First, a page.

Salvia 'Wendy's Wish' (PBR)
- Standard £4.99
- Next / named day £6.99
- Click & collect FREE
- Position: full sun to lightly dappled shade
- Soil: humus-rich, well-drained soil
- Rate of growth: average
- Flowering period: July to October
- Hardiness: frost hardy (may need winter protection)
A superb new salvia, which was discovered growing in an Australian garden in 2005. Believed to be a cross between Salvia buchananii and Salvia chiapensis ‘Purple Majesty’, it is a bushy perennial that produces an abundance of magenta pink flowers over a several months from midsummer. These dazzling flowers have a citrus scent and are held on reddish stems, so the overall effect is very colourful. Drought tolerant once established, it will be happiest in a warm, sheltered position with freely draining soil.
- Garden care: To prolong flowering remove the flower spikes as soon they start to fade. Apply a generous 5-7cm (2-3in) mulch of well-rotted garden compost or manure around the base of the plant in spring.
Reviewed by 1 customer
Do you want to ask a question about this?If so, click on the button and fill in the box below. We will post the question on the website, together with your alias (bunnykins, digger1, plantdotty etc etc) and where you are from (Sunningdale/Glasgow etc). We'll also post the answer to your question!
Last year I planted two narrow borders in front of the house with Wendy's Wish. They performed amazingly, into huge healthy plants but unfortunately I cut them back in late autumn after they finished flowering and having read that they should not be cut back, and only to new growth, until the spring I am worried I may have killed them? They are not showing any signs of life yet and I have cut them back quite low sadly. Do you think they will come back?Asked on 2/4/2016 by Quirky garden from Suffolk
It's hard to say with any certainty as it really depends on how cold it is in your garden, as these plants are not fully hardy and the top growth does help protect the plant during the colder months. I'm afraid the only thing you can do now is wait and see what happens over the next 6 weeks or so.Answered on 4/4/2016 by Helen from crocus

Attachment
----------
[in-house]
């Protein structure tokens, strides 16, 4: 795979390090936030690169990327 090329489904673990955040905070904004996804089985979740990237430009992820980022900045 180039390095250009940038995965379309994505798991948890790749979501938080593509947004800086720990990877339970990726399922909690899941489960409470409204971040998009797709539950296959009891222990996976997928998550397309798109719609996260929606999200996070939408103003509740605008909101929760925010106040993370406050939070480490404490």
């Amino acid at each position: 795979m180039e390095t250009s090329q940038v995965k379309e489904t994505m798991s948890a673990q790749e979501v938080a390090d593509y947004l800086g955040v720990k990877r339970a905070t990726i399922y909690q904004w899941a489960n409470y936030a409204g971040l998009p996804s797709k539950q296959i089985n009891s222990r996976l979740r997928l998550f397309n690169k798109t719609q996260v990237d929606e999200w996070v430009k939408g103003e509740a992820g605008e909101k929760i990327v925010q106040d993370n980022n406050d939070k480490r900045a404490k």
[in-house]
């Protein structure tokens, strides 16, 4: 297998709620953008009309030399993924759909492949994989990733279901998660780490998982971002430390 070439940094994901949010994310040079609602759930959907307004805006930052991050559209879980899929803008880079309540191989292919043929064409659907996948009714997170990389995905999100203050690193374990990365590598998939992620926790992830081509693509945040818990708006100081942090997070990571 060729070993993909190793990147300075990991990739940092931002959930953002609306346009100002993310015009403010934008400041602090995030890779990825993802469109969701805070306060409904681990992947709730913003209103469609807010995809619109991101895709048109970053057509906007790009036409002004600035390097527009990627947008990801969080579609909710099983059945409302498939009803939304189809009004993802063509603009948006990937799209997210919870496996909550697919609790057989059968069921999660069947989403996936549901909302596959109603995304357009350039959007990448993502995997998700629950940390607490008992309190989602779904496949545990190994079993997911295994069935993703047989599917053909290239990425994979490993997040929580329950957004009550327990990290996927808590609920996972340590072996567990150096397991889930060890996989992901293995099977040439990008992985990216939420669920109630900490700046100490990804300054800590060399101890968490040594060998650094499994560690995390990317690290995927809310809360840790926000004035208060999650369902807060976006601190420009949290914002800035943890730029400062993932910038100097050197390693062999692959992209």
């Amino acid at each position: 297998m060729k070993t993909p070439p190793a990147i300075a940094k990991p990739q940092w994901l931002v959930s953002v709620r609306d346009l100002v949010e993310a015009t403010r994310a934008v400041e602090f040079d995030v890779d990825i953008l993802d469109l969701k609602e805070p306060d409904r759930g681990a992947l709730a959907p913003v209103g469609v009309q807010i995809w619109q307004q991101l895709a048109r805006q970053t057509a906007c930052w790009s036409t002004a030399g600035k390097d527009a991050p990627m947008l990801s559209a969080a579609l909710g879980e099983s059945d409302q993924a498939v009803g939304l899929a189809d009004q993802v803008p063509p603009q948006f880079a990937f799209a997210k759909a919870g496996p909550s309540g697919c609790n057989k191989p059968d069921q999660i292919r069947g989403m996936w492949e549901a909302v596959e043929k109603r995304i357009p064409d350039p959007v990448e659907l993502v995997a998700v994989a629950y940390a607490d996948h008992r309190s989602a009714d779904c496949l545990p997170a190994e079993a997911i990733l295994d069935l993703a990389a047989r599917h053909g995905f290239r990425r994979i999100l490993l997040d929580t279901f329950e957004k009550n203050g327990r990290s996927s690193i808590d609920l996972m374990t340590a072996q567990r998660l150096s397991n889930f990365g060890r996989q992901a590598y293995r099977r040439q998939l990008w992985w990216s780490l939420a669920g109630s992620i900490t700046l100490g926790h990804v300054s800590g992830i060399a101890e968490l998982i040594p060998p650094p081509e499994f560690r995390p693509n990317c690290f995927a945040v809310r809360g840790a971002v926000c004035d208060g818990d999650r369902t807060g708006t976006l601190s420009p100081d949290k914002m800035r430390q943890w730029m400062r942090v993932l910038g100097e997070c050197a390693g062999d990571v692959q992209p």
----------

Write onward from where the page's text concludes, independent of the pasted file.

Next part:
I purchased some Salvia WW last year and I planted them up in a large pot. I treated them as an annual as I had presumed they would perish over winter. How wrong! They are shooting from the existing stems that were not cut back - what do I do now? Just trim the stems back to the new growth?
Many thanksAsked on 11/4/2014 by Funny Bunny from Ramsgate
Yes this Salvia is a perennial, so as you say cut it back to the new growth. This Salvia it isn't fully hardy so in a cold winter it will need protection. Hope this helps.Answered on 14/4/2014 by Anonymous from crocus
Frost tender plants can be encouraged to grow far more quickly under cloches and one group of plants, the cucurbits, benefit from the extra warmth overnight. This allows them to photosynthesise for longer and squash, courgette and outdoor cucumber plantsRead full article
Tender perennials, such as pelargoniums, fuchsias, osteospermums and marguerites look great all summer, but unless they are given protection from the harsh winter weather, they will need to be replaced each spring. If you can do this, they will last for yRead full article
There's one garden essential that brings a planting scheme to life and it's upright flower spikes that soar heavenwards. They add drama and perspective to all your other planting and, as they open from the bottom upwards, each spire offers a glorious coRead full article
When we are all, hopefully, enjoying the hotter more humid days in July and the longer evenings there is a different range of plants that come into their own in our gardens, ones found naturally close to the equator or in the upper reaches of the SoutherRead full article
You can never quite predict how severe our winter weather will be. In the absence of a crystal ball, it is best in October to make contingency plans to help your plants to survive while there will still be some warmth in the sun and the soil. Hardiness isRead full article